New Revive coalition report offers alternatives to environmental devastation of Scottish grouse moors

Yesterday the Revive coalition published a new report detailing the scale of animal suffering on Scottish grouse moors (see here).

Today the coalition has published a second commissioned report, outlining alternatives to Scottish grouse moors that could help tackle climate change, increase biodiversity and benefit Scotland’s people.

Authored by Dr Helen Armstrong, an ecological consultant specialising in sustainable land management, the report can be downloaded here: A Better Way_Revive Report

This report, along with the Untold Suffering report, will be discussed at Revive’s Parliamentary reception at Holyrood tomorrow and hard copies will be distributed to every MSP.

Sev Carrell has an exclusive on the latest report in today’s Guardian here which includes a quote from Dr Richard Dixon, Director of Friends of the Earth Scotland. Discussing the  potential findings of the forthcoming Werritty report, Richard says:

Licensing [of grouse moors] would be welcome but we would like to go further than that, by promoting a much more comprehensive move to more sustainable land use”.

The article also includes a quote from Sarah-Jane Laing, the chief executive of Scottish Land and Estates, the grouse moor owners lobby group.

Sarah-Jane said, “Such land management [grouse moors] is funded privately and without management for grouse it is likely that the motivation for many of these benefits would disappear”.


She’s obviously ‘forgotten’ about the Cairngorms Connect project, a partnership of neighbouring land managers committed to a bold and ambitious 200-year vision to enhance habitats, species and ecological processes across a vast area within the Cairngorms National Park.

She’s also obviously ‘forgotten’ about what’s going on at Langholm, where the local community, with the help of crowdfunding support, is planning a buy-out of the knackered old grouse moor to turn it in to a species-rich nature reserve to benefit local people, nature conservation and tourism (see here, here and here).

If you support significant reform of Scotland’s grouse moors please sign Revive’s call for change here

7 thoughts on “New Revive coalition report offers alternatives to environmental devastation of Scottish grouse moors”

  1. Scottish Land and Estates have also forgotten, when saying that the land management is funded privately, that huge payments come from government to each of these areas. the proposals by Revive would presumably qualify in future by providing public good, which is hard ti justify for use as grouse moor.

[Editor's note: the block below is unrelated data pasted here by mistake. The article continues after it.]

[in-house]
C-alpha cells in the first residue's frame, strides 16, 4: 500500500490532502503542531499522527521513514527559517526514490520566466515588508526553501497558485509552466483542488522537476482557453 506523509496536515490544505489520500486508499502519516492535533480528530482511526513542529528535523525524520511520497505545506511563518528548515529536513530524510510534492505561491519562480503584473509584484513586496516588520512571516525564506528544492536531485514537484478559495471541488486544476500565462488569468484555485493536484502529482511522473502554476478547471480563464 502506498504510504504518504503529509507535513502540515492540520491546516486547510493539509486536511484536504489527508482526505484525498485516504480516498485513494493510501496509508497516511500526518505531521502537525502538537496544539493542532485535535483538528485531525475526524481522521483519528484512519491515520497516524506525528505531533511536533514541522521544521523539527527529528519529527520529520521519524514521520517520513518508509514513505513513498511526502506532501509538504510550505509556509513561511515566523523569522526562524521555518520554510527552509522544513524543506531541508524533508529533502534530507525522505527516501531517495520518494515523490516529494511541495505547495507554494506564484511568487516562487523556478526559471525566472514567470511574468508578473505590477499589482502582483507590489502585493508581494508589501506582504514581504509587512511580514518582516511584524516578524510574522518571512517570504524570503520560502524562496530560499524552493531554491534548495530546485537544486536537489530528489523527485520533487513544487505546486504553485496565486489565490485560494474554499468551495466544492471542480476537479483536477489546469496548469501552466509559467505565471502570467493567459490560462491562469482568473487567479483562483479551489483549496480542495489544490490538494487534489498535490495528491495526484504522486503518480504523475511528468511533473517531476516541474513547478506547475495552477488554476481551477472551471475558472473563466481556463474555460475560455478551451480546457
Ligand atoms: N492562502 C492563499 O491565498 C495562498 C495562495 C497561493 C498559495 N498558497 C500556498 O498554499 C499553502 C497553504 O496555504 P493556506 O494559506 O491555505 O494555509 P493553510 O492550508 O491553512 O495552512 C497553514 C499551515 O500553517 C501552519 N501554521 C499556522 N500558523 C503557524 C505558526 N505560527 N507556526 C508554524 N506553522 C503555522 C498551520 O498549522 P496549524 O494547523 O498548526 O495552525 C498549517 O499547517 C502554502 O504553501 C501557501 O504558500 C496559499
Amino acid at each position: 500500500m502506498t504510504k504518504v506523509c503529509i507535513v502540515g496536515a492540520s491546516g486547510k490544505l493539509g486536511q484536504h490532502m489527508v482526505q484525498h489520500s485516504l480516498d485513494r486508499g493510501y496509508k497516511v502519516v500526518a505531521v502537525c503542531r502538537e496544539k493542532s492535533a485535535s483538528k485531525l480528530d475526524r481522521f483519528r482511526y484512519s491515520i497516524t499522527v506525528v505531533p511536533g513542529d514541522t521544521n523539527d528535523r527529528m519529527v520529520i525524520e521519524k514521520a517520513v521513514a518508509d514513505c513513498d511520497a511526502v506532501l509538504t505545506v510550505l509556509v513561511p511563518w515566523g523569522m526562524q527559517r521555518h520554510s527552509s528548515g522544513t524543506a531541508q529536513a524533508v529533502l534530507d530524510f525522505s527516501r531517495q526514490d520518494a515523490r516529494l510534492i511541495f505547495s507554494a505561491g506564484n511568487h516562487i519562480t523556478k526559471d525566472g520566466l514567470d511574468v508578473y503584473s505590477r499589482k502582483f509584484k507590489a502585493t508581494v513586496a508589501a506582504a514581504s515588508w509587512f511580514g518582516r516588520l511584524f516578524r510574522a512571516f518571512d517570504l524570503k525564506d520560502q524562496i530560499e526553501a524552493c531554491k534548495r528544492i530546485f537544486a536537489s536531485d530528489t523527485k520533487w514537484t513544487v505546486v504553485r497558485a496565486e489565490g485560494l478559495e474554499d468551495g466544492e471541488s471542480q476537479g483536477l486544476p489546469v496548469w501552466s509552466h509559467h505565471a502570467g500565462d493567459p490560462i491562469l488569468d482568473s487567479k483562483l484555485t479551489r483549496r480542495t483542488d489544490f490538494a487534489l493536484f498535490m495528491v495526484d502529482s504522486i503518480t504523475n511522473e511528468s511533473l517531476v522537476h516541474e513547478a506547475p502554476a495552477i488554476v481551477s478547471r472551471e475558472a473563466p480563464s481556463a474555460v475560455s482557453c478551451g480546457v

1. Well said Alex!! I just read the Guardian article and the drone from the grouse shooter’s side made a reference to the fire service thinking muirburn could reduce fire risk. Well damp strips of riparian woodland at the side of beaver dammed streams would be pretty bloody good at that as well as significantly reducing flood risk to homes, businesses and real farmland downstream. They are getting desperate!

  2. I’d like to suggest that Revive consider making hard copies available to buy. Some of us have difficulty reading whole pages on screens. I’ll hazard a guess that buyers wouldn’t object to ordering and pre-payment, to avoid uncertainty for Revive.

  3. The Forestry Commission manages the ‘open forest’ heathlands of the New Forest for less than annual per hectare agricultural payments payments in the uplands. There is extensive expertise now in cutting and baling heather – the RSPB are using it at Geltsdale which overall looks like a living,operating example of how the uplands could be. Baled heather has been a brilliant tool for blocking artificial drains in peatland but it can be burnt for energy, too. Speaking as a forester, trees ARE great – but they don’t need to be pushed too far up the hill, – the higher moors are for Golden Plover, Dunlin and Hen Harrier + the top scorer is carbon, and building peat remains better than growing trees, especially at the upper limits – there’s lots of room for trees lower down, from where they’ve been excluded by unbalanced landuse policy – and where most of the land has been drastically improved & stripped of much of its open ground wildlife value over the past 30 years.

    1. Biodiversity in other words REWILDING! Trees should be allowed to grow up hills as far as they are naturally able. ACW.

Leave a Reply

Fill in your details below or click an icon to log in: Logo

You are commenting using your account. Log Out /  Change )

Twitter picture

You are commenting using your Twitter account. Log Out /  Change )

Facebook photo

You are commenting using your Facebook account. Log Out /  Change )

Connecting to %s

%d bloggers like this: